‘You can’t rule anything out until the last minute, but I am convinced that (the IPO) will go ahead and will be a success,’ Conti told Italian daily newspaper La Repubblica in August. ‘Aside from the state of the markets, we are convinced that investors, small and large, will like Enel Green Power for its strength. It was created as the world’s second biggest operator in renewables, the energy of the future. It’s a multinational where three quarters of revenues don’t depend on subsidies from various governments.’

The company has also been quick to damp stock-market talk of needing to offer a large ‘discount’ to investors to convince them to buy Enel Green Power, fuelled in part by the fact that the IPO, first talked about in 2009, appears to have been postponed from earlier this year. Simon Gottelier, a portfolio manager at Impax Asset Management, a leading U.K. environmental investment company, was quoted by news agencies in late August as saying Enel would have to offer a discount of 30% to 50% to the current valuations of similar companies to fuel appetite for the IPO. Enel Chairman Piero Gnudi responded days later, telling reporters: ‘We’re listing a company with major prospects and I don’t think there will any need to offer discounts.’

‘The IPO has been a bit off-and-on and that signals that Enel is uncertain and makes people clamour for a discount,’ says Mahendra N. Churaman, whose law practice at Herrick, Feinstein LLC in New York focuses mainly on representing energy and utility companies and underwriters. ‘They are trying to get it out and get it done so one has to be sceptical. In such a buyer's-market environment, pushing through an IPO does not seem to be a recipe for success.’

But an analyst at a leading Milan brokerage who has been briefed by Enel on the IPO points out that Enel Green Power is a ‘different animal’ to many other listed renewable energy companies, which often focus on wind or solar. The analyst explains that it is hard for investors to buy exposure to hydroelectricity assets while there is some enthusiasm about the prospects for geothermal energy, citing a recent article in The Economist.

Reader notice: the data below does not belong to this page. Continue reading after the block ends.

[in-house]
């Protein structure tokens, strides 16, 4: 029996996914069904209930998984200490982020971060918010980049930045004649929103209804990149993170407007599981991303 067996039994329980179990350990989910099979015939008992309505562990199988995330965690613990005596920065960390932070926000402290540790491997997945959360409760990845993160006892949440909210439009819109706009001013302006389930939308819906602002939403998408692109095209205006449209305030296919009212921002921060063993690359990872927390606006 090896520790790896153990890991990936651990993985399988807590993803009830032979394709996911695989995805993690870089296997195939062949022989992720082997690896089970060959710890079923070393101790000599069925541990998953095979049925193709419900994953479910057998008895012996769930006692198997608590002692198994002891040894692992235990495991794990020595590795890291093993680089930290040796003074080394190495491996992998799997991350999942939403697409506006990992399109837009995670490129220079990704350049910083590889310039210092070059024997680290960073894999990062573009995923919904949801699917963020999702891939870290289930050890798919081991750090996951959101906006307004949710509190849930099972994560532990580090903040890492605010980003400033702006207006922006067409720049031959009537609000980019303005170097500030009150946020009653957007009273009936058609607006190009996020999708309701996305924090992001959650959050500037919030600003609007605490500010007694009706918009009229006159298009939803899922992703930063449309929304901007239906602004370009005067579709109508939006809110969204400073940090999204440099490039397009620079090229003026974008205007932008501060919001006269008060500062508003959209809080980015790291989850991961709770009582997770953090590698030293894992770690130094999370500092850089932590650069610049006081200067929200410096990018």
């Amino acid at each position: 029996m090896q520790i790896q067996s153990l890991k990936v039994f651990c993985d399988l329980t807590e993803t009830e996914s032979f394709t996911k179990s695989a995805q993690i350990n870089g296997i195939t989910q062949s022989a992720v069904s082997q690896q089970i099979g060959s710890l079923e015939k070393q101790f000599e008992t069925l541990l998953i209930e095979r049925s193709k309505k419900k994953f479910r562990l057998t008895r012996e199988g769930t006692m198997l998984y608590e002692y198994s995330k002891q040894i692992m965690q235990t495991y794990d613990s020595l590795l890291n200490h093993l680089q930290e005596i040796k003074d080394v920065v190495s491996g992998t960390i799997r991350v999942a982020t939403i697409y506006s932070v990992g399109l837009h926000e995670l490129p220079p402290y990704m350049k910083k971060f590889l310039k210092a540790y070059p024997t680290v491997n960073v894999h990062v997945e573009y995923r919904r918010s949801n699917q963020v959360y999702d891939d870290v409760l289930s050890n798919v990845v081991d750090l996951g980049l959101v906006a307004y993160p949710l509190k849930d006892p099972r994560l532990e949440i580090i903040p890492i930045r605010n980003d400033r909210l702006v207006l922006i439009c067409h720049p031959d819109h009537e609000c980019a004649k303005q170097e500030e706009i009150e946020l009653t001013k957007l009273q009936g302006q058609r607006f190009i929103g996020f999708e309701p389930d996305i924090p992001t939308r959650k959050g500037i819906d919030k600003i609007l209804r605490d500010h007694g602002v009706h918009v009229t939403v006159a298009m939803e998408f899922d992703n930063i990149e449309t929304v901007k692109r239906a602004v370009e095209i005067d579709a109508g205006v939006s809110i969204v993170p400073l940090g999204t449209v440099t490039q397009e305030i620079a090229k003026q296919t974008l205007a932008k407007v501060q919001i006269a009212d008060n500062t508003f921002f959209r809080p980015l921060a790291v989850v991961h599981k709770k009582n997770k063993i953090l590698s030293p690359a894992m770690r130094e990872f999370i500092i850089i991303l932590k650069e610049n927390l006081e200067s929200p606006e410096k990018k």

‘Wind is still perceived as a technology that depends on subsidies to survive,’ the analyst says. ‘People have a fair concern about the future. So it’s a question of showing you are less exposed to subsidies.’

Enel Green Power also has the advantage of being a big company, diversified not only between technologies but also geographically, reducing risks for investors. It is also likely to have a sufficiently large market capitalisation to be included in benchmark and sector indexes, forcing mainstream money managers to buy the stock to replicate index performance.

Middle East

One final question mark hangs over Enel’s continued insistence that it is also in talks with investment funds and potentially sovereign wealth funds about them buying a stake in Enel Green Power – either in alternative to or in conjunction with the public share offering. Many analysts say it’s unlikely funds from the Middle East or Asia would invest in renewable energy in Europe and the U.S.

‘If a minority stake is sold to a financial or industrial partner, this would obviously be an ideal situation because Enel would get support from another shareholder in the first case and could benefit from industrial synergies in the second case,’ says Fraulo of Fitch Ratings.

The lack of rumours in financial circles about genuine interest from sovereign funds has only added to the feeling that Enel Green Power will be a hard sell. In the end it will be a question of how eager Enel is to pay down debt by the end of the year – and how investors look at the long-term prospects of renewable energy.